Cross-Cultural Comparisons of 5-Year-Olds' Estimating and Mathematical Ability

Kevin Muldoon, Victoria Simms, John Towse, Victoria Burns, G Yue

    Research output: Contribution to journalArticle

    16 Citations (Scopus)

    Abstract

    Recent research suggests that both the accuracy and linearity of number estimations are asource of difficulty in mathematical learning. There is also a range of evidence to suggest thatchildren in East Asia are typically mathematically precocious compared to Western peers.Bringing these strands of work together, we discuss number line estimations involving an abilitymatch study of children growing up in the United Kingdom and China. This article confirmsthat the quality of children’s number estimation is associated with some—but by no meansall—early number problems. However, contrary to earlier studies, young Chinese childrendo not display more linear number scales in advance of (and potentially as a driver for) theirmath skills. Instead, their number estimations are not more accurate than those from an olderWestern sample with equivalent mathematical ability. The development of linearity in numericalrepresentations takes a complex developmental path in multiple cultures.
    LanguageEnglish
    Pages669-681
    JournalJournal of Cross-Cultural Psychology
    Volume42
    Publication statusPublished - 28 Apr 2011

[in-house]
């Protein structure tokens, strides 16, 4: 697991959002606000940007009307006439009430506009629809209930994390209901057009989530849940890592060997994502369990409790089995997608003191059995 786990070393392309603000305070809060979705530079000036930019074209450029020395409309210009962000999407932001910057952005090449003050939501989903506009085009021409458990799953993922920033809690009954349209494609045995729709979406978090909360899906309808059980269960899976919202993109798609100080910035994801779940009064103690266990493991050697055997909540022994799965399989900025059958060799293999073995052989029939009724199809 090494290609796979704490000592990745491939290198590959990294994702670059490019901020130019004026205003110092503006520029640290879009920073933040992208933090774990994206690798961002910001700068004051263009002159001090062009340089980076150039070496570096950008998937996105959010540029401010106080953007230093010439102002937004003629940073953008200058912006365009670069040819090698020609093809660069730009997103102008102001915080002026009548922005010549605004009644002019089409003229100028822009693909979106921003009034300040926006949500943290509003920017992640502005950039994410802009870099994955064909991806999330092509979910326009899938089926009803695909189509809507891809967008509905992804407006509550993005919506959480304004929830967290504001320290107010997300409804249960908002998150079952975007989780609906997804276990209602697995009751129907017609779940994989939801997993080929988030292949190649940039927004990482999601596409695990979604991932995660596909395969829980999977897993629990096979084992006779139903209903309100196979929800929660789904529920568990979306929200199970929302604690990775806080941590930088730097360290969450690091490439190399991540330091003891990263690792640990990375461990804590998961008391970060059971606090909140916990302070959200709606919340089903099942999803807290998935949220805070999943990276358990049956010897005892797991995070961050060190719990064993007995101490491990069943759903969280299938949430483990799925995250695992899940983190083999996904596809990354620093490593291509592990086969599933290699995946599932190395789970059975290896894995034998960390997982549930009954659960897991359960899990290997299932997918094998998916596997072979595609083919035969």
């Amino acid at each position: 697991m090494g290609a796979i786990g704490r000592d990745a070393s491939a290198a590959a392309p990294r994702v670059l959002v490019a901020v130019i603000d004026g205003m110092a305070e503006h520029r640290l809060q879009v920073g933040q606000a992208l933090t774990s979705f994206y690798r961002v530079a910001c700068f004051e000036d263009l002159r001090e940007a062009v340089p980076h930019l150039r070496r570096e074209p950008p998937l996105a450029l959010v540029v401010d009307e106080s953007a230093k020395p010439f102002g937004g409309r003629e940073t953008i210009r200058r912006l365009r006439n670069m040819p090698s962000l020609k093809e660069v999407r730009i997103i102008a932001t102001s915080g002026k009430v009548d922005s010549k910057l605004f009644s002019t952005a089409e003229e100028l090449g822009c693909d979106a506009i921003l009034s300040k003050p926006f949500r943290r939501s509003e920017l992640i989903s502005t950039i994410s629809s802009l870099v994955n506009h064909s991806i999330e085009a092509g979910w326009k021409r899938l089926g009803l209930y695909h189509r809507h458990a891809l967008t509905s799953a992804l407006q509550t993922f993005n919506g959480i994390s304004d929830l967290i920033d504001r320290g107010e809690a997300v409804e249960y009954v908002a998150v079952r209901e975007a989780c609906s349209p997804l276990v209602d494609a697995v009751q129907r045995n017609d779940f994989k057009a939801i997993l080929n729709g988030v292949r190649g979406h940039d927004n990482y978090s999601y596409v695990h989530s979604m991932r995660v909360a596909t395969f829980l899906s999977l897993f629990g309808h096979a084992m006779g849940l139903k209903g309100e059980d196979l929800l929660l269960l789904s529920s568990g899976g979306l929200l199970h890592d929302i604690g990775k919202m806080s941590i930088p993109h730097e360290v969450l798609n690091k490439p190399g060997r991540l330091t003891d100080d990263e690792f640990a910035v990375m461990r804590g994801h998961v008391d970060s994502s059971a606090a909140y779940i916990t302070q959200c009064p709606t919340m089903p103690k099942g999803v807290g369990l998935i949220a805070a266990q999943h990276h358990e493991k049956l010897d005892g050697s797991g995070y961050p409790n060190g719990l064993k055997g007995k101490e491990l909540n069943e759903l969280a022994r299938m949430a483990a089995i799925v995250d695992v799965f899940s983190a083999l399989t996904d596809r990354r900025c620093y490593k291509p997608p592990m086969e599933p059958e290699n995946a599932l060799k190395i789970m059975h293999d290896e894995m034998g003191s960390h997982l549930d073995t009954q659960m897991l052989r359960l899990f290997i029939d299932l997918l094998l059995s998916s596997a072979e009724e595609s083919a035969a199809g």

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    intercultural comparison
    ability
    number of children
    driver
    China
    learning
    evidence

    Cite this

    Muldoon, Kevin ; Simms, Victoria ; Towse, John ; Burns, Victoria ; Yue, G. / Cross-Cultural Comparisons of 5-Year-Olds' Estimating and Mathematical Ability. In: Journal of Cross-Cultural Psychology. 2011 ; Vol. 42. pp. 669-681.
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    abstract = "Recent research suggests that both the accuracy and linearity of number estimations are asource of difficulty in mathematical learning. There is also a range of evidence to suggest thatchildren in East Asia are typically mathematically precocious compared to Western peers.Bringing these strands of work together, we discuss number line estimations involving an abilitymatch study of children growing up in the United Kingdom and China. This article confirmsthat the quality of children’s number estimation is associated with some—but by no meansall—early number problems. However, contrary to earlier studies, young Chinese childrendo not display more linear number scales in advance of (and potentially as a driver for) theirmath skills. Instead, their number estimations are not more accurate than those from an olderWestern sample with equivalent mathematical ability. The development of linearity in numericalrepresentations takes a complex developmental path in multiple cultures.",
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    Cross-Cultural Comparisons of 5-Year-Olds' Estimating and Mathematical Ability. / Muldoon, Kevin; Simms, Victoria; Towse, John; Burns, Victoria; Yue, G.

    In: Journal of Cross-Cultural Psychology, Vol. 42, 28.04.2011, p. 669-681.

    Research output: Contribution to journalArticle

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    AU - Yue, G

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